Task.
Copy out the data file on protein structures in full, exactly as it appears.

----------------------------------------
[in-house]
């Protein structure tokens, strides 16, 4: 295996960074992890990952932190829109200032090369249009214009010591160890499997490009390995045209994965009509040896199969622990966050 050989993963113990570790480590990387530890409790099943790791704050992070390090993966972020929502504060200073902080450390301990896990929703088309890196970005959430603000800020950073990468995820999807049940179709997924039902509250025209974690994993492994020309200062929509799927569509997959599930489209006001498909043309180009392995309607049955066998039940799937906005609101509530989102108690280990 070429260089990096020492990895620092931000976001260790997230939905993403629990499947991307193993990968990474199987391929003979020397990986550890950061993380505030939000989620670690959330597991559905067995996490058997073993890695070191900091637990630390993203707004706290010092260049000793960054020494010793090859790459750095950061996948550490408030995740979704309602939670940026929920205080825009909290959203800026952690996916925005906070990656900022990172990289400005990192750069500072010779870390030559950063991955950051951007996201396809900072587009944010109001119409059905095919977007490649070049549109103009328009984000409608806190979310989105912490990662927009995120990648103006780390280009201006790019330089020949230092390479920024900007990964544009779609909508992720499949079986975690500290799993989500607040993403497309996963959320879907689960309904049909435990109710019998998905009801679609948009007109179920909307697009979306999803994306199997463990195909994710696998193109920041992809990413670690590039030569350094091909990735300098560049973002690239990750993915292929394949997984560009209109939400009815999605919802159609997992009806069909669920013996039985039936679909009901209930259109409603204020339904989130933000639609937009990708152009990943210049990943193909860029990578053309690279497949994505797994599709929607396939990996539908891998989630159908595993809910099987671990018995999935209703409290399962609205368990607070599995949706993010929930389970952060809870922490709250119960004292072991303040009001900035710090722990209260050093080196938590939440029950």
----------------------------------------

[in-house]
């Protein structure tokens, strides 16, 4: 295996960074992890990952932190829109200032090369249009214009010591160890499997490009390995045209994965009509040896199969622990966050 050989993963113990570790480590990387530890409790099943790791704050992070390090993966972020929502504060200073902080450390301990896990929703088309890196970005959430603000800020950073990468995820999807049940179709997924039902509250025209974690994993492994020309200062929509799927569509997959599930489209006001498909043309180009392995309607049955066998039940799937906005609101509530989102108690280990 070429260089990096020492990895620092931000976001260790997230939905993403629990499947991307193993990968990474199987391929003979020397990986550890950061993380505030939000989620670690959330597991559905067995996490058997073993890695070191900091637990630390993203707004706290010092260049000793960054020494010793090859790459750095950061996948550490408030995740979704309602939670940026929920205080825009909290959203800026952690996916925005906070990656900022990172990289400005990192750069500072010779870390030559950063991955950051951007996201396809900072587009944010109001119409059905095919977007490649070049549109103009328009984000409608806190979310989105912490990662927009995120990648103006780390280009201006790019330089020949230092390479920024900007990964544009779609909508992720499949079986975690500290799993989500607040993403497309996963959320879907689960309904049909435990109710019998998905009801679609948009007109179920909307697009979306999803994306199997463990195909994710696998193109920041992809990413670690590039030569350094091909990735300098560049973002690239990750993915292929394949997984560009209109939400009815999605919802159609997992009806069909669920013996039985039936679909009901209930259109409603204020339904989130933000639609937009990708152009990943210049990943193909860029990578053309690279497949994505797994599709929607396939990996539908891998989630159908595993809910099987671990018995999935209703409290399962609205368990607070599995949706993010929930389970952060809870922490709250119960004292072991303040009001900035710090722990209260050093080196938590939440029950």